Hyundai Motor Group, which includes Kia, announced expanding a partnership with ride-hailing service Grab in Southeast Asia. The focus is now on piloting new EV business models such as leasing EVs with a battery-as-a-service model or car-as-a-service model, to facilitate the switch for Grab drivers.
The Hyundai Group had taken a stake in Grab in 2018 starting with providing 200 electric cars and 250 million dollars. A spokesperson said at the time, the EV partnership would also “explore the development of customised maintenance packages to Grab EV drivers.” This step is now being undertaken after the partners concluded a pilot in Singapore in 2019 and Indonesia in 2020.
Hyundai says survey results from the initial EV pilot in the city-state found that high costs, lack of charging locations and long waiting times for charging were top barriers hindering Grab drivers from adopting EV. Hence, the partners now want to offer lease EVs with a battery-as-a-service model or car-as-a-service model and EV financing.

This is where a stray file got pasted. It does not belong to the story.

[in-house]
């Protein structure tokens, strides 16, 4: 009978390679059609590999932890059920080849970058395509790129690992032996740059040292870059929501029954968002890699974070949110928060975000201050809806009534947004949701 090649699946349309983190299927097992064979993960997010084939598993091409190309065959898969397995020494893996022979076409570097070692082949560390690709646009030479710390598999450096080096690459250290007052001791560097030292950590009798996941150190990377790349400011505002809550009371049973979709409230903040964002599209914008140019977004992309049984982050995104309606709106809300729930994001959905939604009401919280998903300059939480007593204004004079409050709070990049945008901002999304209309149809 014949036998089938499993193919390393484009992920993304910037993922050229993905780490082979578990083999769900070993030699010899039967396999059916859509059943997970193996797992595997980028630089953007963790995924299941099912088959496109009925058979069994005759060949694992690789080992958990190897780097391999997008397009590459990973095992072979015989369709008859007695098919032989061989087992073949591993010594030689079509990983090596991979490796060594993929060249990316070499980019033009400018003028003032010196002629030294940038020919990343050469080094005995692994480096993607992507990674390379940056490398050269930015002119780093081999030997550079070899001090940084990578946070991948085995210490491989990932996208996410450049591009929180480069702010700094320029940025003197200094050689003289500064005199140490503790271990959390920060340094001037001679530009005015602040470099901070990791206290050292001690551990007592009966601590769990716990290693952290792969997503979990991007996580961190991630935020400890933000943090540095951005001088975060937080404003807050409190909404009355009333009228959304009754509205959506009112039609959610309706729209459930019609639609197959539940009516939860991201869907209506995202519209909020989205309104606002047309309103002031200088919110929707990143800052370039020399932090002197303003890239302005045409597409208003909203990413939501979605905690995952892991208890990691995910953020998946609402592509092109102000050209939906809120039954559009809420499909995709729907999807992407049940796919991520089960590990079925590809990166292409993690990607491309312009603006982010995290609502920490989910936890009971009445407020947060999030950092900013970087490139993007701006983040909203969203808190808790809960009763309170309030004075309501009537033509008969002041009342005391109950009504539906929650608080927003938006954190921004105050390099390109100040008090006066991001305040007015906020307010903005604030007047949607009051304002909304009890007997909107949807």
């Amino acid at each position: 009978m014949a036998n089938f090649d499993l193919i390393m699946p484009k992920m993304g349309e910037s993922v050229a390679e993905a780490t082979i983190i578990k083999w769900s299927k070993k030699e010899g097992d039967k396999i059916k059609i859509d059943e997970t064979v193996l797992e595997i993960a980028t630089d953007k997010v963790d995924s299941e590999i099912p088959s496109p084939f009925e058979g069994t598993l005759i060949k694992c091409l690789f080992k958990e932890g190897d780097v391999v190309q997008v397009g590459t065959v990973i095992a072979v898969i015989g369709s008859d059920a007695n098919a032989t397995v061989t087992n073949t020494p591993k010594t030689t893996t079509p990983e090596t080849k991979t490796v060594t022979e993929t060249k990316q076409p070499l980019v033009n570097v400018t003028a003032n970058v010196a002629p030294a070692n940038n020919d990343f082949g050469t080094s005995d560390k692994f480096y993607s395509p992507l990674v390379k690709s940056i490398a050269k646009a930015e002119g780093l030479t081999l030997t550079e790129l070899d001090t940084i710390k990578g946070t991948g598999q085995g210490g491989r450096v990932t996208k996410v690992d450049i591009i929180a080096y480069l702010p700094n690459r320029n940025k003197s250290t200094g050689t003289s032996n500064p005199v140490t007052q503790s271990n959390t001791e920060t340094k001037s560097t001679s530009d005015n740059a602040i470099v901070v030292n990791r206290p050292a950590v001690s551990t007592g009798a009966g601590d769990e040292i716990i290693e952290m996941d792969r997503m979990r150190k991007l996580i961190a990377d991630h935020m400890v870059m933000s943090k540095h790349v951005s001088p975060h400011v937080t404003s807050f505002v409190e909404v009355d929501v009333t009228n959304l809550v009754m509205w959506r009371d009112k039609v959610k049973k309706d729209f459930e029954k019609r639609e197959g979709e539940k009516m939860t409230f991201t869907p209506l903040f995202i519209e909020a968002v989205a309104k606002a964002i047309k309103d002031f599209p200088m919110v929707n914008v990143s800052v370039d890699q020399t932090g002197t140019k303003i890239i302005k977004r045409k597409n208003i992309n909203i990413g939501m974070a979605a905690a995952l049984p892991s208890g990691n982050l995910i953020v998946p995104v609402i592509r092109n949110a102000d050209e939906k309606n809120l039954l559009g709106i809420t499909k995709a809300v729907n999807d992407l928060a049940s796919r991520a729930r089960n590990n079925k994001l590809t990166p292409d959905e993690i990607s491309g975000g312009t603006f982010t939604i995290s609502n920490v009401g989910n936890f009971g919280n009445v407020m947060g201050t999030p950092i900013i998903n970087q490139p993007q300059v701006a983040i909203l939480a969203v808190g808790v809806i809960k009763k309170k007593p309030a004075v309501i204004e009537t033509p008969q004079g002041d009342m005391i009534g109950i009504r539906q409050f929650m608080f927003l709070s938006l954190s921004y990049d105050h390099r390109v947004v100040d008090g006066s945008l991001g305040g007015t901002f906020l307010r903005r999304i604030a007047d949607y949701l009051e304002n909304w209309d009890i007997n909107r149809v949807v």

“Hyundai Motor Group and Grab were able to discover the possibility of EV businesses in Southeast Asia through our cooperation from 2018,” said Minsung Kim, Vice President of the Innovation Division at Hyundai Motor Group. “Beyond its ongoing projects, the Group expects additional cooperation with Grab to be a key driver to lead the mobility market of the future in Southeast Asia,” he added.
Plans include developing a joint EV roadmap to accelerate adoption in Southeast Asia. The pilot programs will start in 2021, again beginning in Singapore and expand to Indonesia and Vietnam. Results are also expected to inform government policies with a view to the demands of ride-hailing services.
Russell Cohen, Group Managing Director of Operations, Grab, said, “As government EV policies and incentives are implemented, and essential infrastructure like charging stations continue to be built, this partnership will provide insights and best practices on the usage of EVs as part of the day-to-day operations of driver and delivery-partners.” Cohen mentioned examples such as advising on ideal locations for charging stations or swapping stations for e-moped batteries for delivery drivers waiting at restaurants.
Singapore in February pledged to install 60,000 charge points across the city by 2030.
Hyundai and Grab have yet to deliver details on the deals. Hyundai Motor Group brand Kia, however, struck a similar deal with Uber in Europe a few days ago, which includes discounted rates on Kia electric cars.
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